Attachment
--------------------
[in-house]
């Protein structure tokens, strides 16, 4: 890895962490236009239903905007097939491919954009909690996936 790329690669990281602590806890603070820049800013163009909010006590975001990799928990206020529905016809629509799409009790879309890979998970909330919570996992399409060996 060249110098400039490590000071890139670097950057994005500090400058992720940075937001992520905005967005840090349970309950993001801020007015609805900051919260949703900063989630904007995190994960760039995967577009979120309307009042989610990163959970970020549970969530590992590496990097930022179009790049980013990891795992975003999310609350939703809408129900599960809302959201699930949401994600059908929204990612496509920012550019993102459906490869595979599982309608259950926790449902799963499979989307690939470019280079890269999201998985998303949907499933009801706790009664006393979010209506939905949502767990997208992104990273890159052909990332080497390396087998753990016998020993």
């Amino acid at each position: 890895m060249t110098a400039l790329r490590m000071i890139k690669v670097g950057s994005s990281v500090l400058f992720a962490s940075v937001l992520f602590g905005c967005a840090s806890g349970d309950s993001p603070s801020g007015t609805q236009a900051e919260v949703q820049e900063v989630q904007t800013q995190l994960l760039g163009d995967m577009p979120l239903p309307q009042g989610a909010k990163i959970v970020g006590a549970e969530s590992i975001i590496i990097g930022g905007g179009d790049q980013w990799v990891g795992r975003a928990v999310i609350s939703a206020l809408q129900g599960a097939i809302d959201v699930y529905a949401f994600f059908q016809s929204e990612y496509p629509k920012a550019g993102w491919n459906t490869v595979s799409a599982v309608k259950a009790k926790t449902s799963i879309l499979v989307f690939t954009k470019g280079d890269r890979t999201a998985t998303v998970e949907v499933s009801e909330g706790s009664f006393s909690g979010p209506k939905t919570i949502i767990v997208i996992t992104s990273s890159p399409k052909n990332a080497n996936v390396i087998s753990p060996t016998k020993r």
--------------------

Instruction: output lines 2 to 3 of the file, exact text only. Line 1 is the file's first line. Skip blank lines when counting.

């Protein structure tokens, strides 16, 4: 890895962490236009239903905007097939491919954009909690996936 790329690669990281602590806890603070820049800013163009909010006590975001990799928990206020529905016809629509799409009790879309890979998970909330919570996992399409060996 060249110098400039490590000071890139670097950057994005500090400058992720940075937001992520905005967005840090349970309950993001801020007015609805900051919260949703900063989630904007995190994960760039995967577009979120309307009042989610990163959970970020549970969530590992590496990097930022179009790049980013990891795992975003999310609350939703809408129900599960809302959201699930949401994600059908929204990612496509920012550019993102459906490869595979599982309608259950926790449902799963499979989307690939470019280079890269999201998985998303949907499933009801706790009664006393979010209506939905949502767990997208992104990273890159052909990332080497390396087998753990016998020993």
């Amino acid at each position: 890895m060249t110098a400039l790329r490590m000071i890139k690669v670097g950057s994005s990281v500090l400058f992720a962490s940075v937001l992520f602590g905005c967005a840090s806890g349970d309950s993001p603070s801020g007015t609805q236009a900051e919260v949703q820049e900063v989630q904007t800013q995190l994960l760039g163009d995967m577009p979120l239903p309307q009042g989610a909010k990163i959970v970020g006590a549970e969530s590992i975001i590496i990097g930022g905007g179009d790049q980013w990799v990891g795992r975003a928990v999310i609350s939703a206020l809408q129900g599960a097939i809302d959201v699930y529905a949401f994600f059908q016809s929204e990612y496509p629509k920012a550019g993102w491919n459906t490869v595979s799409a599982v309608k259950a009790k926790t449902s799963i879309l499979v989307f690939t954009k470019g280079d890269r890979t999201a998985t998303v998970e949907v499933s009801e909330g706790s009664f006393s909690g979010p209506k939905t919570i949502i767990v997208i996992t992104s990273s890159p399409k052909n990332a080497n996936v390396i087998s753990p060996t016998k020993r």